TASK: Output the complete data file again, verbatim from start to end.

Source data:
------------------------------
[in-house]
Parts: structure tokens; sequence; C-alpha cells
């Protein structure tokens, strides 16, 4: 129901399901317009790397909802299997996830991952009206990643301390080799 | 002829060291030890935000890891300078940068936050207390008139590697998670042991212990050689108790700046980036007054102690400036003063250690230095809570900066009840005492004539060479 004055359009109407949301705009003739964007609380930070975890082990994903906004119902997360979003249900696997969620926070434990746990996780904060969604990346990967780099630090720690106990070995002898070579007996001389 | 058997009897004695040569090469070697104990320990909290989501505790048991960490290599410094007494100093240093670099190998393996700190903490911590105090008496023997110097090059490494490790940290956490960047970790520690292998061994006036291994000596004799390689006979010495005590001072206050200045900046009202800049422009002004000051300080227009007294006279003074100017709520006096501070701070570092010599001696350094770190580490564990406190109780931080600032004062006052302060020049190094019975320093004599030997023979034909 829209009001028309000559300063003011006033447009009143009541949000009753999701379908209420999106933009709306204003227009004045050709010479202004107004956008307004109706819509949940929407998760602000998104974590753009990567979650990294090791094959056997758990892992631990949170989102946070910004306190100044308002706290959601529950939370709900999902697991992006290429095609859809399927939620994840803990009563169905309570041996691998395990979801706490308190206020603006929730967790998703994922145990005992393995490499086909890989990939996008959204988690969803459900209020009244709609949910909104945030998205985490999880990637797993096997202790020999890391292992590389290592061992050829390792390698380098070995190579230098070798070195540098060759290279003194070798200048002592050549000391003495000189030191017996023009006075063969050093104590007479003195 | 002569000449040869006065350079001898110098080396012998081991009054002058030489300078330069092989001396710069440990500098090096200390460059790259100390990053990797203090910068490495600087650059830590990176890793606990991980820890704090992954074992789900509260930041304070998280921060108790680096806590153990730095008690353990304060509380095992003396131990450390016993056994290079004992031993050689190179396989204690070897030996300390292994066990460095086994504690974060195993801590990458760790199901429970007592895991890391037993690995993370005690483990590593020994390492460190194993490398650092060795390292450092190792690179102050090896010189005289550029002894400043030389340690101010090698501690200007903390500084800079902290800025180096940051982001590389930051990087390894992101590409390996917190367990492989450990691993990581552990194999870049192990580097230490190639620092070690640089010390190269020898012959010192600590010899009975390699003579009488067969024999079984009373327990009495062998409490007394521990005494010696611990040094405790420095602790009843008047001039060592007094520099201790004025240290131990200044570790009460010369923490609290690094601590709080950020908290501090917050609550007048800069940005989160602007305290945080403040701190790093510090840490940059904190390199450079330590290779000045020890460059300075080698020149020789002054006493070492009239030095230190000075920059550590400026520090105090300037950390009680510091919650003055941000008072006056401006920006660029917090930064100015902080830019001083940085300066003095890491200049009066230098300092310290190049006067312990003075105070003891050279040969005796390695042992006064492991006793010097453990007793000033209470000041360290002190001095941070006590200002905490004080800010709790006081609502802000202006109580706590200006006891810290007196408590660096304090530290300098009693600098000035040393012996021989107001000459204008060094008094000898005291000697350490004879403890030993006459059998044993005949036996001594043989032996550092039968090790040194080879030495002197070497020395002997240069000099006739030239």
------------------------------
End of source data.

[in-house]
Parts: structure tokens; sequence; C-alpha cells
């Protein structure tokens, strides 16, 4: 129901399901317009790397909802299997996830991952009206990643301390080799 | 002829060291030890935000890891300078940068936050207390008139590697998670042991212990050689108790700046980036007054102690400036003063250690230095809570900066009840005492004539060479 004055359009109407949301705009003739964007609380930070975890082990994903906004119902997360979003249900696997969620926070434990746990996780904060969604990346990967780099630090720690106990070995002898070579007996001389 | 058997009897004695040569090469070697104990320990909290989501505790048991960490290599410094007494100093240093670099190998393996700190903490911590105090008496023997110097090059490494490790940290956490960047970790520690292998061994006036291994000596004799390689006979010495005590001072206050200045900046009202800049422009002004000051300080227009007294006279003074100017709520006096501070701070570092010599001696350094770190580490564990406190109780931080600032004062006052302060020049190094019975320093004599030997023979034909 829209009001028309000559300063003011006033447009009143009541949000009753999701379908209420999106933009709306204003227009004045050709010479202004107004956008307004109706819509949940929407998760602000998104974590753009990567979650990294090791094959056997758990892992631990949170989102946070910004306190100044308002706290959601529950939370709900999902697991992006290429095609859809399927939620994840803990009563169905309570041996691998395990979801706490308190206020603006929730967790998703994922145990005992393995490499086909890989990939996008959204988690969803459900209020009244709609949910909104945030998205985490999880990637797993096997202790020999890391292992590389290592061992050829390792390698380098070995190579230098070798070195540098060759290279003194070798200048002592050549000391003495000189030191017996023009006075063969050093104590007479003195 | 002569000449040869006065350079001898110098080396012998081991009054002058030489300078330069092989001396710069440990500098090096200390460059790259100390990053990797203090910068490495600087650059830590990176890793606990991980820890704090992954074992789900509260930041304070998280921060108790680096806590153990730095008690353990304060509380095992003396131990450390016993056994290079004992031993050689190179396989204690070897030996300390292994066990460095086994504690974060195993801590990458760790199901429970007592895991890391037993690995993370005690483990590593020994390492460190194993490398650092060795390292450092190792690179102050090896010189005289550029002894400043030389340690101010090698501690200007903390500084800079902290800025180096940051982001590389930051990087390894992101590409390996917190367990492989450990691993990581552990194999870049192990580097230490190639620092070690640089010390190269020898012959010192600590010899009975390699003579009488067969024999079984009373327990009495062998409490007394521990005494010696611990040094405790420095602790009843008047001039060592007094520099201790004025240290131990200044570790009460010369923490609290690094601590709080950020908290501090917050609550007048800069940005989160602007305290945080403040701190790093510090840490940059904190390199450079330590290779000045020890460059300075080698020149020789002054006493070492009239030095230190000075920059550590400026520090105090300037950390009680510091919650003055941000008072006056401006920006660029917090930064100015902080830019001083940085300066003095890491200049009066230098300092310290190049006067312990003075105070003891050279040969005796390695042992006064492991006793010097453990007793000033209470000041360290002190001095941070006590200002905490004080800010709790006081609502802000202006109580706590200006006891810290007196408590660096304090530290300098009693600098000035040393012996021989107001000459204008060094008094000898005291000697350490004879403890030993006459059998044993005949036996001594043989032996550092039968090790040194080879030495002197070497020395002997240069000099006739030239």